Wrath of the Dragon has a number of great fights but, more importantly, it’s a deep and emotional story as well. There’s a key scene that is actually impressively dramatic as Tapion asks Trunks to do something frightening in order to save the planet. While the other Super Saiyans step in to lend a hand, this story is more about Trunks and the warrior that really inspired him to be a true warrior.
As a Dragon Ball Z fan, I bought the movies individually a long while back and liked them but seeing this double feature in its newly digitally remastered format I could safe that this is the best way to watch these two movies on DVD. That said, as far as the movies are concerned, Wrath of the Dragon is a far better movie than Fusion Reborn since it’s a fun ride Dragon Ball Z fans will relish. Even if Wrath is the only movie you truly love, though, this double feature set should still be on your Wish List.
DVD REVIEW BREAKDOWN
In Fusion Reborn, the dead invade the world of the living as Goku and his family attempts to restore order while fighting a threat that is born from disaster that caused this mess in the first place. The best of this double feature happens to be Wrath of the Dragon, though, which follows a hero who is summoned one last time to fight an powerful enemy that could destroy the planet.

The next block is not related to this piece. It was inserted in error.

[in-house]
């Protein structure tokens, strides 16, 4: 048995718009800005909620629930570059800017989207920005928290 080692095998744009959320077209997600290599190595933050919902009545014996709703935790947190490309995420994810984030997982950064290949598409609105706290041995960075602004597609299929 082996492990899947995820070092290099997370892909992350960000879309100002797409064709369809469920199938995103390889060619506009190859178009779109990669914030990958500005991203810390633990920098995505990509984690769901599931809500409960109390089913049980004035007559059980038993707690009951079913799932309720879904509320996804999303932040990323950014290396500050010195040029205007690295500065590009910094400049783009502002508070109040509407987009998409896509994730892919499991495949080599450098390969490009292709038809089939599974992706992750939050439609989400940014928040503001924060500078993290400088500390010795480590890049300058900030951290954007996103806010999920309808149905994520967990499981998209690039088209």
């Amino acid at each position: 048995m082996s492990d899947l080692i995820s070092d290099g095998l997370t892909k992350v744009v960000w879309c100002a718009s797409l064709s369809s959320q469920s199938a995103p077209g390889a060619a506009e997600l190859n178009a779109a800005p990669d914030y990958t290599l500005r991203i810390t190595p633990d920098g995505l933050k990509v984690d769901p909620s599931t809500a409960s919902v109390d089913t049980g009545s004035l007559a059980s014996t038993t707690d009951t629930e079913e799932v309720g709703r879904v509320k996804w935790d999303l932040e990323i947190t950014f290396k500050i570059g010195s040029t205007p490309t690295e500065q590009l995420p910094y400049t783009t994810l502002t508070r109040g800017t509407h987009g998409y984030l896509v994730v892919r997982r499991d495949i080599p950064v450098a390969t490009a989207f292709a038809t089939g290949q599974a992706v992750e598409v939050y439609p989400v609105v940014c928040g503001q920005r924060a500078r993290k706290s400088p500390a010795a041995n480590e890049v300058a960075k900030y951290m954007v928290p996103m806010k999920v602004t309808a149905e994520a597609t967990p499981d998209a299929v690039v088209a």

VIDEO QUALITY: B+
The two movies look wonderful in their new digitally remastered format and that goes double for Wrath of the Dragon that just stands out beautifully. This is definitely the way to experience these two Dragon Ball Z movies.
AUDIO QUALITY: B+
There are plenty of sound options so if you feel like watching the movies the way they were seen in Japan then you are in luck. There’s the English dub version as well and it’s actually good but I just have to say that the original Japanese track is the best.
There are few extras in the two discs except for a few trailers and the sound options. I still love the tin case and the fact that the movies are packed together instead of separate.
You just have to love the newly remastered Dragon Ball Z movies that have been packaged together in a double feature set Dragon Ball Z fans should definitely own. In this set, Wrath of the Dragon is the better movie but Fusion Reborn isn’t a bad movie so picking this double feature up is certainly in order.